"When I closed my eyes I had visions of Jimi Hendrix dancing through my head. His is very much like what I believe Hendrix would be playing, were he to have lived this long. From blues/rock very reminiscent of Jimi Hendrix to slow and sultry ballads, down home, back in the alley traditional blues to an almost folk style, this cat has his bases covered. On rare occasion the band would get a bit in the heavy side for my liking but I am willing to overlook these small ”transgressions” in light of the overall album. All tunes were penned by Gary Brown who also plays all guitars and a good deal of the vocals. This piece addresses a number of current political and social issues and does a nice job at getting his point across. Is this piece a good choice for all of our readers, probably not, but if you are feeling adventurous, you might just like what you hear. Call it blues-rock/Americana, Revolution Rhapsody stirred some feelings deep inside that had been lying dormant for quite some time. My view on Jimi Hendrix has always been that he had the heart and soul of a bluesman and that, given time he would have followed that path. As for Bushmaster, Gary Brown, his influences are many and varied and he essentially wears them on his shirt sleeve. My overall impression of this disc was that I liked it immensely. Given, there were moments that were a bit on the heavy side for my liking but for the most part I found this one very much to my liking. While not for the most part blues, there was enough blues influence to keep my interest. The musicianship was exceptional, the songwriting delightful and to be honest, for just a little while I felt young again." – Bill Wilson, Billtown Blue Note, February 2012, http://www.billtownblues.org/cdreviews2012.html#cd12bush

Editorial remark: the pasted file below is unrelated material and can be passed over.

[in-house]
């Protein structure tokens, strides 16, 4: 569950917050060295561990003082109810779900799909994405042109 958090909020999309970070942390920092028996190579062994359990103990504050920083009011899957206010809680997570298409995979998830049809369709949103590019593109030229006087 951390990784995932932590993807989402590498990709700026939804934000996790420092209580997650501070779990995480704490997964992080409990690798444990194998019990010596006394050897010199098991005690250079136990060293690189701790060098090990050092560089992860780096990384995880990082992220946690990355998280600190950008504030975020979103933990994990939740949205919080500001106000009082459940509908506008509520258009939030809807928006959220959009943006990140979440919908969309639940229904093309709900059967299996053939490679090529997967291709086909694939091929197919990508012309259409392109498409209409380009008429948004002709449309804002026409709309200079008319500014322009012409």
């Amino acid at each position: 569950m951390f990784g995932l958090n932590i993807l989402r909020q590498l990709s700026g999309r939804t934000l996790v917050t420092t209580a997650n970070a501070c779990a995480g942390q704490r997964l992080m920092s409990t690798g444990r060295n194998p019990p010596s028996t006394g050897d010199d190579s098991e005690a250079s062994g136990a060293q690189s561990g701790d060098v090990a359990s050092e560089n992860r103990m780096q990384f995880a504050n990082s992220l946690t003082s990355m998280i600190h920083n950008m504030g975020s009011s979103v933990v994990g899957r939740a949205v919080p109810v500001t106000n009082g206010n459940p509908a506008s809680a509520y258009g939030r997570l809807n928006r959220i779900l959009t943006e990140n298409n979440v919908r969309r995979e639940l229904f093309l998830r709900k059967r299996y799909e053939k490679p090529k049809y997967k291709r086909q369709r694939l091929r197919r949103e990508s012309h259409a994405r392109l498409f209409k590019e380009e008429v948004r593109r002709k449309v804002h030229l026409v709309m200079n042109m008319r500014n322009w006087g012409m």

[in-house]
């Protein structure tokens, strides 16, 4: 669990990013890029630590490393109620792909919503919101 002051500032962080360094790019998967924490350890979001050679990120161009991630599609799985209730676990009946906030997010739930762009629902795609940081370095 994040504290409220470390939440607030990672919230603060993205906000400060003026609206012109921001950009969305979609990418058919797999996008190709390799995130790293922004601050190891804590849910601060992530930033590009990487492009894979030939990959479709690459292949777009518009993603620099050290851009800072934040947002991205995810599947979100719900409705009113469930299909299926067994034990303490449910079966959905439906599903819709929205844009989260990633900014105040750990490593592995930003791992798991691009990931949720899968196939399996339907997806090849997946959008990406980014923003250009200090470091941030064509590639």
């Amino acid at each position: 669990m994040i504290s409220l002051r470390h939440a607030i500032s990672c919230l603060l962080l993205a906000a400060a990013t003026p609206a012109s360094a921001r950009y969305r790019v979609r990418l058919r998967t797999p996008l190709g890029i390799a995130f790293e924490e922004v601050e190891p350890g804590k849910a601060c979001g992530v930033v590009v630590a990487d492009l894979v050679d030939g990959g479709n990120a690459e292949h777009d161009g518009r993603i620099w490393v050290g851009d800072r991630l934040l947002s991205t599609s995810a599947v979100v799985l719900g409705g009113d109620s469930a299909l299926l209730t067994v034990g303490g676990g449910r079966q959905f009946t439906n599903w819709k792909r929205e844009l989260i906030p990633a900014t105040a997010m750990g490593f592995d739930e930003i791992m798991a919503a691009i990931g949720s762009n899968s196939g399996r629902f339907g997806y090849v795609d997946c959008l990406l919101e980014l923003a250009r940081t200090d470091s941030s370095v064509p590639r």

"Traditional Blues purists suffer from a safety syndrome that can occasionally stunt their ability to grow past the security of “tradition” and accept evolution as a naturally occurring artistic process. On Revolution Rhapsody , the newest release by phenomenal guitarist/songwriter Gary Brown these concepts of S.O.B.S.(Same Old Blues Sh**) are thankfully evolved and transmuted into a CD that flows with blues-tinged rock, heartfelt soul, and funky beats; showing that Revolution and Evolution are the twin babies of CHANGE. This album showcases Gary Brown’s depth, humor and concept of social justice. Politics and Music don’t mix? Really? That depends on your historical knowledge (read: perception) of just how powerful a social force music has been in the U.S. (and the world). As a result of musicians who have been bold enough ( many of whom have paid the price of this sort of artistic courage),to speak their minds openly and reflect injustice through song, we all see the wisdom and embrace change.